Auto Insurance Fraud Costs Americans $20 to $30 Billion Annually

Auto insurance fraud is becoming a great problem in the United States. Auto insurance agencies are paying billions of dollars each year to cover them, that leads to increased premiums even for those who didn’t commit fraud.

auto

Auto insurance fraud is committed against an insurance company in order to receive financial gain. According to the National Insurance Crime Prevention bureau auto insurance fraud costs Americans $20 to $30 billion annually.

insuranceAuto insurance fraud can be “hard” if it consists of an intentional set up of a situation such as car theft or an automobile accident. Soft insurance fraud is regarded as a minor offense, when a person takes advantage of a situation that has already occurred by pretending that the injuries were more serious that they actually were.

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Does Your Company Need a Driver Safety Program?

 

If your Company has vehicles that are driven by employees or permits employees to use their own vehicles on the job then you should read this article.

According to the United States Labor Department Occupational Safety and Health Administration (OSHA) and the National Highway Traffic Safety Administration (NHTSA):

  • Every 12 minutes someone dies in a motor vehicle crash,
  • Every 10 seconds an injury occurs and
  • Every 5 seconds a crash occurs.

Since a large number of these accidents occur during the workday or during the commute to and from work, employers often bear the cost of injuries that occur both on and off the job.

Motor vehicle crashes cost employers $60 billion annually in medical care, legal expenses, property damage, and lost productivity. They drive up the cost of benefits such as workers’ compensation, Social Security, and private health and disability insurance. In addition, they increase the company overhead involved in administering these programs.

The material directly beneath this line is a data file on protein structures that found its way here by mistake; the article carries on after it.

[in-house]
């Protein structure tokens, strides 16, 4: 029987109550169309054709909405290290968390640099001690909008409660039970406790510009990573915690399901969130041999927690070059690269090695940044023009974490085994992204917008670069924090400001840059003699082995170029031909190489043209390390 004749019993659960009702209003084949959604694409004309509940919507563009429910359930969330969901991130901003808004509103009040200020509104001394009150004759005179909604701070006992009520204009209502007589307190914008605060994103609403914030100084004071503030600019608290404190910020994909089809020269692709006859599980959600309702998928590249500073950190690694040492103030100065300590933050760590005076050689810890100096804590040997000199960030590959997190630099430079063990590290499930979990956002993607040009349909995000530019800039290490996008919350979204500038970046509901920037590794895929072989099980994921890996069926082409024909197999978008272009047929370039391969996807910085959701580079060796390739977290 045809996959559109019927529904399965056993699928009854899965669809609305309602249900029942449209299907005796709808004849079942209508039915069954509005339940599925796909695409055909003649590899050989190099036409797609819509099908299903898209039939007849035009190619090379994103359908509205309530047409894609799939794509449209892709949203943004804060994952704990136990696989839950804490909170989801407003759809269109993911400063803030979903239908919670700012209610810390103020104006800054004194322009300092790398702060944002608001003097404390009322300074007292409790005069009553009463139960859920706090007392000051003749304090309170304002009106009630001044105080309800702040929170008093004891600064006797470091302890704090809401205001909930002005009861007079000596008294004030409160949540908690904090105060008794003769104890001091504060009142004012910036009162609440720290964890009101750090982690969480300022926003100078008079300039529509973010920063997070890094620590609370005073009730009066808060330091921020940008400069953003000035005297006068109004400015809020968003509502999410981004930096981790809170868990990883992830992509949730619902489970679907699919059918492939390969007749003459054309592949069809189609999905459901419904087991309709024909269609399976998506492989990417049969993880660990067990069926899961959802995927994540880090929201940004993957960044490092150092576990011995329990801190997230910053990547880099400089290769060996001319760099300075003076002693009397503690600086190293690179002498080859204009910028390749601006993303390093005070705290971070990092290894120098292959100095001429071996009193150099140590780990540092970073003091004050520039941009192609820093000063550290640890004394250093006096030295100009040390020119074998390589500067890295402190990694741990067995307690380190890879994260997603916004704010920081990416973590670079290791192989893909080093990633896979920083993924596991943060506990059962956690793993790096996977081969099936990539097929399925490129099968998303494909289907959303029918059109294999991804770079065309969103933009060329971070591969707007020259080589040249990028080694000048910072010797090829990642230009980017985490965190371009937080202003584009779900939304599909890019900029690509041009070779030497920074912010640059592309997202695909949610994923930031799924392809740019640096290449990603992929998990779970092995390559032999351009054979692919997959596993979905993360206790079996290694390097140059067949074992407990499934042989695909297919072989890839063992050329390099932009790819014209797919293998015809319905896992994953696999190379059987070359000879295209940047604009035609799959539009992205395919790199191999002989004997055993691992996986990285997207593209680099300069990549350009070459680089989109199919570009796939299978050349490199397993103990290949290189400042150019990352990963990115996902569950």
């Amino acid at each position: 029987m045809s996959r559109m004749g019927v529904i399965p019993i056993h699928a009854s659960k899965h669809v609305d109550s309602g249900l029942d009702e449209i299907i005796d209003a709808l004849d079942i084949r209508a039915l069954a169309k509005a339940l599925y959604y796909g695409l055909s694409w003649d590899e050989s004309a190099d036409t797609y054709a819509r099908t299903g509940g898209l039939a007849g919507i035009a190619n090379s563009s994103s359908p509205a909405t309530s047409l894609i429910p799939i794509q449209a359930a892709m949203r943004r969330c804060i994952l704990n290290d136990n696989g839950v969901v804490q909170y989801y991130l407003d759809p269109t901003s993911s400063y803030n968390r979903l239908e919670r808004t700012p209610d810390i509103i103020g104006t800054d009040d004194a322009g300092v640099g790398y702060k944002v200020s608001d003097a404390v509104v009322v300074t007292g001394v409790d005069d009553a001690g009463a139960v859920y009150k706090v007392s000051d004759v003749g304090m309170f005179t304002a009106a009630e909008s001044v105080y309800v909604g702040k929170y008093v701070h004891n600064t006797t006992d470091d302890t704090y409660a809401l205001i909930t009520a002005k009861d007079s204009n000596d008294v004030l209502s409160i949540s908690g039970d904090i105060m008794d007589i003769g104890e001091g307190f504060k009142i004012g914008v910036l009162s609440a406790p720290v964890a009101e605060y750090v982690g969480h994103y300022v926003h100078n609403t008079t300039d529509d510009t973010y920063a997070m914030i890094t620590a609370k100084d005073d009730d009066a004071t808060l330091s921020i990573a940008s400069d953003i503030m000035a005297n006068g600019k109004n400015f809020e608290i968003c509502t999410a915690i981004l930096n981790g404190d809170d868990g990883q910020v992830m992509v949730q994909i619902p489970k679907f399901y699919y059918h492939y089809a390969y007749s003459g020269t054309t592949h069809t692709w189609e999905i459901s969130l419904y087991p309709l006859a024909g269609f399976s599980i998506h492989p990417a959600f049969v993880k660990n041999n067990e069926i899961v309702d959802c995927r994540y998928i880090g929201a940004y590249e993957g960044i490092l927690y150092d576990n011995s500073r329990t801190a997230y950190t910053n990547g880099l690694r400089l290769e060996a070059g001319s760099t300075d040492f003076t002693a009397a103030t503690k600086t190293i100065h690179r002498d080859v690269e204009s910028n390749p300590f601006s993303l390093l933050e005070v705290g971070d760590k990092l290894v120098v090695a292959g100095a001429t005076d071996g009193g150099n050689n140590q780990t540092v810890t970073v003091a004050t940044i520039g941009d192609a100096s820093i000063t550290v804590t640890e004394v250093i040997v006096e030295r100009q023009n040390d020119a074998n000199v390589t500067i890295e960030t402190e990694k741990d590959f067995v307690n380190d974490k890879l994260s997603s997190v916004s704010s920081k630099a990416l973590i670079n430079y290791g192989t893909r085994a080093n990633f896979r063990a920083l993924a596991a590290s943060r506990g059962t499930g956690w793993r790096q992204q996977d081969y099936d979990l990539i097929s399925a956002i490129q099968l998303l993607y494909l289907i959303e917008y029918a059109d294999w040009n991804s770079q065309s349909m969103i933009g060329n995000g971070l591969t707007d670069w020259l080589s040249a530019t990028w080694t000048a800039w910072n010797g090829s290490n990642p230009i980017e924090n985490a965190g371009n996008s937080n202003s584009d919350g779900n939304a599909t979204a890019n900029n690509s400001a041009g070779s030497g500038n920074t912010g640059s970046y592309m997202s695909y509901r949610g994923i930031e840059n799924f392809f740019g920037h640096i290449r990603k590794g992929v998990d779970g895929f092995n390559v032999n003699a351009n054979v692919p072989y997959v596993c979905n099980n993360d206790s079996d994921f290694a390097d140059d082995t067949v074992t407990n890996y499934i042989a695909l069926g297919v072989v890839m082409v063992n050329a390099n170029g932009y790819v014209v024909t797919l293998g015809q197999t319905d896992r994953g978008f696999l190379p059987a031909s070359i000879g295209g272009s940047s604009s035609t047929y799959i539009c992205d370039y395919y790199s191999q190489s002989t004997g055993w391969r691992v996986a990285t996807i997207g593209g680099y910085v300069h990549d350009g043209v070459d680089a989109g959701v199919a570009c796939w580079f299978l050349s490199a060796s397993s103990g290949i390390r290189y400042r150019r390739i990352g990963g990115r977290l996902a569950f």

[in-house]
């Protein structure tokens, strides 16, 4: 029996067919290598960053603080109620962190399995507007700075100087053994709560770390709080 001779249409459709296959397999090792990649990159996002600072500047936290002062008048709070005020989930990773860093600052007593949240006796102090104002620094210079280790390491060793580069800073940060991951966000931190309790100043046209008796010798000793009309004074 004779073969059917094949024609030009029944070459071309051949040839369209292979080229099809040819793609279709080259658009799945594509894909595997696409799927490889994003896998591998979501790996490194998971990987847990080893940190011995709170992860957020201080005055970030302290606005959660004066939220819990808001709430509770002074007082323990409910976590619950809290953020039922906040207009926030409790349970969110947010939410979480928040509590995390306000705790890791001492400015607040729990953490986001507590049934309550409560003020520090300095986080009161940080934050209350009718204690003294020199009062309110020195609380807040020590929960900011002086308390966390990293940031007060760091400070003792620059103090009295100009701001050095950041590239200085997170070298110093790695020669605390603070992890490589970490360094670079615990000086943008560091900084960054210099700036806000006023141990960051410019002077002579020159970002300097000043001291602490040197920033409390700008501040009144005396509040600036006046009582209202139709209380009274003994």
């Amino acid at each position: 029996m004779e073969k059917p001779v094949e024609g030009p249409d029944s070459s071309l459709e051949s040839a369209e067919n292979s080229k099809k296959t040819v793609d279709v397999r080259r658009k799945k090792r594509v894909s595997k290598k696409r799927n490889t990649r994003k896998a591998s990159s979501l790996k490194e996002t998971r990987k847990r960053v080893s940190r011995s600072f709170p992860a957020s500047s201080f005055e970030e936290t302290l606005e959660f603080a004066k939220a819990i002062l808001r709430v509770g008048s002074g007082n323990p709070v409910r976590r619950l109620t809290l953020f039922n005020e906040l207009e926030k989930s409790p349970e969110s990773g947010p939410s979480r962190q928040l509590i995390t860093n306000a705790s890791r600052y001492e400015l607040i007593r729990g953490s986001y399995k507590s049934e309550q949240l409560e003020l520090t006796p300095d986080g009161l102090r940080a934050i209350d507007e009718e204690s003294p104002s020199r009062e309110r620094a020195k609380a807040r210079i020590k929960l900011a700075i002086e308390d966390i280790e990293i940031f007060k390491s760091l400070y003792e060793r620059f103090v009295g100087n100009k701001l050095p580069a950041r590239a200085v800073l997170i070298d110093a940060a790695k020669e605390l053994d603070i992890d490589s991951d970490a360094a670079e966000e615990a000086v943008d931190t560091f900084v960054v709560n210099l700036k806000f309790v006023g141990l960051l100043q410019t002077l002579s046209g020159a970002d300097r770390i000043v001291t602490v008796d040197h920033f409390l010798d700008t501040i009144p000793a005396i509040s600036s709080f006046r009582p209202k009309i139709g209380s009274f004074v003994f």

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Child Safety: How to Use Child Safety Seats Correctly

Every parent, placing his child in a vehicle, should always take into consideration the necessity of safety seats for children and the importance of selecting the right kinds of safety seats. It is crucial to be aware of the times your child should be moved from a rear-facing car seat position to a forward-facing car seat or booster seat. It can literally save your child’s life in case of a car accident.

In celebration of child safety week, the team at Chicco have put together an infographic that in no uncertain terms explains the age and height suggestion for securing your child.

Newborn to Age 2

According to the Children’s Hospital of Philadelphia, babies are at greater risk of injury in crashes. This is because babies’ spines are developing and their heads are large for their bodies. Hence, a child should ride rear-facing in a child safety seat. The baby’s head, neck and spine are cradled by the back of the child safety seat in the case of a frontal crash, which is the most common type of crash.

The following video presents some important child safety seat tips for your baby:

Toddler

The American Academy of Pediatrics (AAP) recommends that children 2 years or older, or those who have outgrown the weight or height limits for their rear-facing safety seat be restrained in the back seat of the car, in a forward-facing safety seat with harness for as long as possible, up to the highest weight or height allowed by the manufacturer of the safety seat.

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Can a Third Party Texter Be Held as “Negligent” in an Automobile Accident?

In a May 25, 2012 New Jersey Law Journal article written by Mary Pat Gallagher entitled:No Liability Found for Sending Texts to Driver Just Before Crash, a New Jersey Judge held that one can NOT be sued for allegedly helping to cause an accident by texting a driver in a vehicle.

On Sept. 21, 2009, Kyle Best, then 19, was driving his pickup truck on his way home from teaching a swim class at the West Morris YMCA in Randolph when he lost control, crossed the yellow line in Mine Hill and hit David and Linda Kubert on their motorcycle.

The Kuberts claimed that because Best was answering a text from her when he lost control, Colonna was electronically present in Best’s pickup truck and thus, also at fault. They alleged that Colonna knew or should have known that Best was driving when she sent the text. She testified at her deposition that she “may have known.”

While the Kubert’s claim against the negligent driver (Best) is still intact, the person sending the text has no liability in the accident.